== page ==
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Old 10-12-2006, 07:11 PM
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Merlion Merlion is offline
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Re: My first figurative clay sculpture

I can suggest two good books.

Anatomy for the Artist, Sarah Simblet, DK Publishing, New York, 2001, ISBN 0-7894-8045-X. Amazon.com's Editorial Review,

RawMoves, James Houston, Craftsman House, Sydney, 2000. These are beautiful photographs of the dancers of three ballet dance companies in individual and group dance poses, nearly all in the nude.
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  #5  
Old 10-12-2006, 11:00 PM
dwright dwright is offline
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Re: My first figurative clay sculpture

The granddaddy of artist anatomy book is 'Human Figures in Motion' by Edweard Muybridge, but Simblet's book is real good.
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  #6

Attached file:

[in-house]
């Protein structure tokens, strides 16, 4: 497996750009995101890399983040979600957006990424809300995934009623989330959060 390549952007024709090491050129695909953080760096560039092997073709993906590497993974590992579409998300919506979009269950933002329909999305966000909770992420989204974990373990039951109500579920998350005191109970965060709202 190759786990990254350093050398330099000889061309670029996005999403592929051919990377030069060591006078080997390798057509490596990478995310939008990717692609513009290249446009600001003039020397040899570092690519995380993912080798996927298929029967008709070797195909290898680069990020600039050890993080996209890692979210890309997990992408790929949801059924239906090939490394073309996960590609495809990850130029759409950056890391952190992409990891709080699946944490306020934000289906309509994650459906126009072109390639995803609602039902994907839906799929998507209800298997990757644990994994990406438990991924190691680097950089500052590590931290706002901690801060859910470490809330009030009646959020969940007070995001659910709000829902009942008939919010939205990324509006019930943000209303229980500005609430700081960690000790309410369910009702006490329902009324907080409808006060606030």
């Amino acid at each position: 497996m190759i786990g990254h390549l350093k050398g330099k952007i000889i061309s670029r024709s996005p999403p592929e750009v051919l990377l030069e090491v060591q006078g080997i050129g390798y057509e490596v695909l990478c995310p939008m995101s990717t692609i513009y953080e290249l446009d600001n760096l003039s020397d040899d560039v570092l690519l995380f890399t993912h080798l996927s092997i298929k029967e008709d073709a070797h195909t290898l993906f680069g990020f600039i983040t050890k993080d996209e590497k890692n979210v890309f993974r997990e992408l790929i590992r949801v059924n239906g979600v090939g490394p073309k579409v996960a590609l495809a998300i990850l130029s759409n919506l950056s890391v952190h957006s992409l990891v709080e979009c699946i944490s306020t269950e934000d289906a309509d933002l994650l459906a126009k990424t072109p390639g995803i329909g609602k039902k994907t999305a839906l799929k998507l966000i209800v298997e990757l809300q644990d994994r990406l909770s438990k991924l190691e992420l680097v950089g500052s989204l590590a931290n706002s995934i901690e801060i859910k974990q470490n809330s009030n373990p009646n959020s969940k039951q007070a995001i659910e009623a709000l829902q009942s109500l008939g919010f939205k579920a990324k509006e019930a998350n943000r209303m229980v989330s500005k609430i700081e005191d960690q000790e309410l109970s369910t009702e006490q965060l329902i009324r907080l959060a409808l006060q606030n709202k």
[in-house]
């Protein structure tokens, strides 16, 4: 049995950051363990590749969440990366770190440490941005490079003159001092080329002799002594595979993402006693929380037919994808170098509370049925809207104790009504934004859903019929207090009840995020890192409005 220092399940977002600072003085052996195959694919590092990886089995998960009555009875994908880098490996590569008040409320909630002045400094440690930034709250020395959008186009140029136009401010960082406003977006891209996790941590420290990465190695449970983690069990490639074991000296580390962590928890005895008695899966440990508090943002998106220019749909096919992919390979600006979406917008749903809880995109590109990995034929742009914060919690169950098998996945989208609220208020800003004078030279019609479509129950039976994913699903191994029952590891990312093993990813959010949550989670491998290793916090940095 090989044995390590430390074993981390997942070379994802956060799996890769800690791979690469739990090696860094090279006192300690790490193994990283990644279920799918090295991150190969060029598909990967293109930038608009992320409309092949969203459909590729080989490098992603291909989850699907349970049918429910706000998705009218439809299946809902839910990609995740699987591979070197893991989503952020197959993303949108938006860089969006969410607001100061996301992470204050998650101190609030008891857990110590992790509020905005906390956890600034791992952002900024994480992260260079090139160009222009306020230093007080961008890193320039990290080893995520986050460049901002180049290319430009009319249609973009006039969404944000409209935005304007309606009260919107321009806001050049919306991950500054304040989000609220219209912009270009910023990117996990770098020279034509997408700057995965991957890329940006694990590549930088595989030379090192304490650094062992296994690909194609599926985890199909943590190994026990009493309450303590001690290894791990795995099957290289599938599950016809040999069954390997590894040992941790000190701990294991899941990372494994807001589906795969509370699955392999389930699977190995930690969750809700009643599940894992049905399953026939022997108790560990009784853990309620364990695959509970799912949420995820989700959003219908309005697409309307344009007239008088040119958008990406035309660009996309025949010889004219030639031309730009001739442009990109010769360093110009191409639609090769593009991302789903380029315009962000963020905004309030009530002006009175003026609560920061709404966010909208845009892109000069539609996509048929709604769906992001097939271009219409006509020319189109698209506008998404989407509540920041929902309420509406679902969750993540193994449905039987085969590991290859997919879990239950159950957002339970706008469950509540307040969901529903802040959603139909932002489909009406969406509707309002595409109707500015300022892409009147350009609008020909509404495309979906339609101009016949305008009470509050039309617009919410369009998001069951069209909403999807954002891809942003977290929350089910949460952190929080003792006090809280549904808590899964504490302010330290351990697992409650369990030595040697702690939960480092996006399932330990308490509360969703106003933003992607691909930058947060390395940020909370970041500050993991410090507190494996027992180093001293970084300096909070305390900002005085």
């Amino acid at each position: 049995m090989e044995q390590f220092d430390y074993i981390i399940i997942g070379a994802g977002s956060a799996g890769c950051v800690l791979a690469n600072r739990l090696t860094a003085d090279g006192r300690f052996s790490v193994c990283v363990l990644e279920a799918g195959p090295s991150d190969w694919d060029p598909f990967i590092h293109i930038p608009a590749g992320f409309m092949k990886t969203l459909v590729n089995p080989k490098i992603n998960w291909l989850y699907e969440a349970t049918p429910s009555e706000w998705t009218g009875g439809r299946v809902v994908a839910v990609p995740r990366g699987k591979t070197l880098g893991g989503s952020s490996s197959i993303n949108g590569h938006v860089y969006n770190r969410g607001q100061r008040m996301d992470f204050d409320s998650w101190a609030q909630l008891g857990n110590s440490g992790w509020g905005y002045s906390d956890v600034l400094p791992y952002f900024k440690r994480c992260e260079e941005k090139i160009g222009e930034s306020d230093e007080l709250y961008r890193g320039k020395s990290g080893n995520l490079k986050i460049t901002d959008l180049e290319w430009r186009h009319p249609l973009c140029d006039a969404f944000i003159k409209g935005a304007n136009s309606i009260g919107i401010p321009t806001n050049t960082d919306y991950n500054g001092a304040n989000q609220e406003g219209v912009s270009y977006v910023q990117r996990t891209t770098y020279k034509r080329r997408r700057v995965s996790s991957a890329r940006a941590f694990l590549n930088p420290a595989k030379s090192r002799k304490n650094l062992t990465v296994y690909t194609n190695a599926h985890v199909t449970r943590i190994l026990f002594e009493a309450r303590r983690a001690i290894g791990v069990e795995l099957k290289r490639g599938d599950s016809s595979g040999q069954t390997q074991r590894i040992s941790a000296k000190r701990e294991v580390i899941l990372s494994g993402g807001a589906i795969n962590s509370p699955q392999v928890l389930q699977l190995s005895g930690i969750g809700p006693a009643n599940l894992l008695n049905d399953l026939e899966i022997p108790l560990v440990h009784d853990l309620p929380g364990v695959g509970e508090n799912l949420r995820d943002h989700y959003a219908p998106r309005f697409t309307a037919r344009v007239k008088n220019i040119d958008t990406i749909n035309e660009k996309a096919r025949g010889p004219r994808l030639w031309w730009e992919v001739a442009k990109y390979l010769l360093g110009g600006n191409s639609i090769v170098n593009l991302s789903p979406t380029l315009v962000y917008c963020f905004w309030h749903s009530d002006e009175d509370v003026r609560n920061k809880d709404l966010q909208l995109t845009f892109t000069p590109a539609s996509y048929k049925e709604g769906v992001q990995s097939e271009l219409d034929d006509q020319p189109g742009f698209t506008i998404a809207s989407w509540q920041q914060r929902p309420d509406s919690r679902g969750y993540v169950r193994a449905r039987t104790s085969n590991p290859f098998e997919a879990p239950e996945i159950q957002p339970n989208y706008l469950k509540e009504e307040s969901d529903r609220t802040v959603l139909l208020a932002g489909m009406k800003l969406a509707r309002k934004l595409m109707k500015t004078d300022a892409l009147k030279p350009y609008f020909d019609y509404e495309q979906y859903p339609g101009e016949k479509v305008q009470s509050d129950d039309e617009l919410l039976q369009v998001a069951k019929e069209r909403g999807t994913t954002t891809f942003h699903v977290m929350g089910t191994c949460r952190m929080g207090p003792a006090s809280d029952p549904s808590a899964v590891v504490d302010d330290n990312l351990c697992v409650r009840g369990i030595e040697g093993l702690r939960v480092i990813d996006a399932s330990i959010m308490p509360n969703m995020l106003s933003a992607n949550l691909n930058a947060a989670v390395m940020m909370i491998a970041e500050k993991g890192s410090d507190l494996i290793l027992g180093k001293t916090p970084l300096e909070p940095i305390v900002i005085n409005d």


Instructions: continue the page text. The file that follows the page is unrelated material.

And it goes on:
Old 10-13-2006, 08:27 AM
cmustard cmustard is offline
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Re: My first figurative clay sculpture

I'd like to echo what fritchie said, " you can't go wrong with human proportions" I agree with this.

Observing people, everyday is great exercise, endless shapes and forms. Also, use your own body as a reference. Stand in the gesture of your piece, feel your bones and muscles to get a sense of where things are and what they do.
That's the only thing about a model, you can look but can't touch (unless they allow it). So we miss that tactile education.
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  #7  
Old 10-13-2006, 09:06 AM
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GlennT GlennT is offline
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Re: My first figurative clay sculpture

I think that the book Thatch is referring to is called;
"Illustrator's Reference Manual NUDES "
It is a helpful resource with various standing, seated, and reclining poses with men, women, and couples, each pose with about 9 or 12 shots in 360 degree rotation, repeated at 3 different camera heights.

GlennT
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  #8  
Old 10-13-2006, 06:46 PM
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fritchie fritchie is offline